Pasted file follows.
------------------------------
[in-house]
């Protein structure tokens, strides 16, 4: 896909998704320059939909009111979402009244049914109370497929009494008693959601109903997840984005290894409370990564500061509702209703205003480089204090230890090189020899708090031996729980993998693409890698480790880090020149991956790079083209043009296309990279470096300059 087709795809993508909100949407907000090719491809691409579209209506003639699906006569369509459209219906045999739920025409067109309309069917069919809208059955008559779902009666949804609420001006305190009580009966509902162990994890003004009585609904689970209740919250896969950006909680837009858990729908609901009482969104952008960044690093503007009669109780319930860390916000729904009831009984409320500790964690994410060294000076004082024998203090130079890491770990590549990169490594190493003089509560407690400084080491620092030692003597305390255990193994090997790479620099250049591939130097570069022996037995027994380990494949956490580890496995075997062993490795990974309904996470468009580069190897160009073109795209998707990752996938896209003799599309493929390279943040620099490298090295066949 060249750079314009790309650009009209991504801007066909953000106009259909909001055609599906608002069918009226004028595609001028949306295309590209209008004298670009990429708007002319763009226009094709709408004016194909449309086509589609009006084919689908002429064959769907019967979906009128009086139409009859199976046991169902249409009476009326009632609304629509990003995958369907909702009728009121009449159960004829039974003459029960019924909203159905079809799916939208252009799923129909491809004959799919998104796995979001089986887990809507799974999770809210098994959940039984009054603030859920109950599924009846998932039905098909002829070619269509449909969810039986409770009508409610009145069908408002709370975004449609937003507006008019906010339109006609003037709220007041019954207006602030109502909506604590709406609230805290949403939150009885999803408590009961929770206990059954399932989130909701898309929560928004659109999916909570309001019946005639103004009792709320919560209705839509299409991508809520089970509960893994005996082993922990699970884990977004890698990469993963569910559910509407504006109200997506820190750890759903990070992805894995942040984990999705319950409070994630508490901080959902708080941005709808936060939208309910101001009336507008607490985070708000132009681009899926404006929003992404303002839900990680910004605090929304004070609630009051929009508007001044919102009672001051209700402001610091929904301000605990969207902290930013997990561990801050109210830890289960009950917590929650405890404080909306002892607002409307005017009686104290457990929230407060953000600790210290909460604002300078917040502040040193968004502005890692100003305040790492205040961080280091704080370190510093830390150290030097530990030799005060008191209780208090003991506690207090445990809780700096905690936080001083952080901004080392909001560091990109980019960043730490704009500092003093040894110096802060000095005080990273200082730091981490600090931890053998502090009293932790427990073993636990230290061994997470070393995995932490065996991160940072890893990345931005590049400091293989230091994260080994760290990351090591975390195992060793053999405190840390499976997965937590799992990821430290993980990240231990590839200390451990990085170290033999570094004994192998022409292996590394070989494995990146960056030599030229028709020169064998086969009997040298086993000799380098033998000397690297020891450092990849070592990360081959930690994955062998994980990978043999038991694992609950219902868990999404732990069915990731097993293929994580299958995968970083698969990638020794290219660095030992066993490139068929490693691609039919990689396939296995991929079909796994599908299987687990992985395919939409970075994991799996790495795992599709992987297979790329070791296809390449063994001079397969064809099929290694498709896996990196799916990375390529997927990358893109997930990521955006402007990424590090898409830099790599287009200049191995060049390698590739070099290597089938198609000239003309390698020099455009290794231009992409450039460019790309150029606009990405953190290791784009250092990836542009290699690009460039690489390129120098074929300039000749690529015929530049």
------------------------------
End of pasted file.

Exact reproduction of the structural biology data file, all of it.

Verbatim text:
[in-house]
């Protein structure tokens, strides 16, 4: 896909998704320059939909009111979402009244049914109370497929009494008693959601109903997840984005290894409370990564500061509702209703205003480089204090230890090189020899708090031996729980993998693409890698480790880090020149991956790079083209043009296309990279470096300059 087709795809993508909100949407907000090719491809691409579209209506003639699906006569369509459209219906045999739920025409067109309309069917069919809208059955008559779902009666949804609420001006305190009580009966509902162990994890003004009585609904689970209740919250896969950006909680837009858990729908609901009482969104952008960044690093503007009669109780319930860390916000729904009831009984409320500790964690994410060294000076004082024998203090130079890491770990590549990169490594190493003089509560407690400084080491620092030692003597305390255990193994090997790479620099250049591939130097570069022996037995027994380990494949956490580890496995075997062993490795990974309904996470468009580069190897160009073109795209998707990752996938896209003799599309493929390279943040620099490298090295066949 060249750079314009790309650009009209991504801007066909953000106009259909909001055609599906608002069918009226004028595609001028949306295309590209209008004298670009990429708007002319763009226009094709709408004016194909449309086509589609009006084919689908002429064959769907019967979906009128009086139409009859199976046991169902249409009476009326009632609304629509990003995958369907909702009728009121009449159960004829039974003459029960019924909203159905079809799916939208252009799923129909491809004959799919998104796995979001089986887990809507799974999770809210098994959940039984009054603030859920109950599924009846998932039905098909002829070619269509449909969810039986409770009508409610009145069908408002709370975004449609937003507006008019906010339109006609003037709220007041019954207006602030109502909506604590709406609230805290949403939150009885999803408590009961929770206990059954399932989130909701898309929560928004659109999916909570309001019946005639103004009792709320919560209705839509299409991508809520089970509960893994005996082993922990699970884990977004890698990469993963569910559910509407504006109200997506820190750890759903990070992805894995942040984990999705319950409070994630508490901080959902708080941005709808936060939208309910101001009336507008607490985070708000132009681009899926404006929003992404303002839900990680910004605090929304004070609630009051929009508007001044919102009672001051209700402001610091929904301000605990969207902290930013997990561990801050109210830890289960009950917590929650405890404080909306002892607002409307005017009686104290457990929230407060953000600790210290909460604002300078917040502040040193968004502005890692100003305040790492205040961080280091704080370190510093830390150290030097530990030799005060008191209780208090003991506690207090445990809780700096905690936080001083952080901004080392909001560091990109980019960043730490704009500092003093040894110096802060000095005080990273200082730091981490600090931890053998502090009293932790427990073993636990230290061994997470070393995995932490065996991160940072890893990345931005590049400091293989230091994260080994760290990351090591975390195992060793053999405190840390499976997965937590799992990821430290993980990240231990590839200390451990990085170290033999570094004994192998022409292996590394070989494995990146960056030599030229028709020169064998086969009997040298086993000799380098033998000397690297020891450092990849070592990360081959930690994955062998994980990978043999038991694992609950219902868990999404732990069915990731097993293929994580299958995968970083698969990638020794290219660095030992066993490139068929490693691609039919990689396939296995991929079909796994599908299987687990992985395919939409970075994991799996790495795992599709992987297979790329070791296809390449063994001079397969064809099929290694498709896996990196799916990375390529997927990358893109997930990521955006402007990424590090898409830099790599287009200049191995060049390698590739070099290597089938198609000239003309390698020099455009290794231009992409450039460019790309150029606009990405953190290791784009250092990836542009290699690009460039690489390129120098074929300039000749690529015929530049």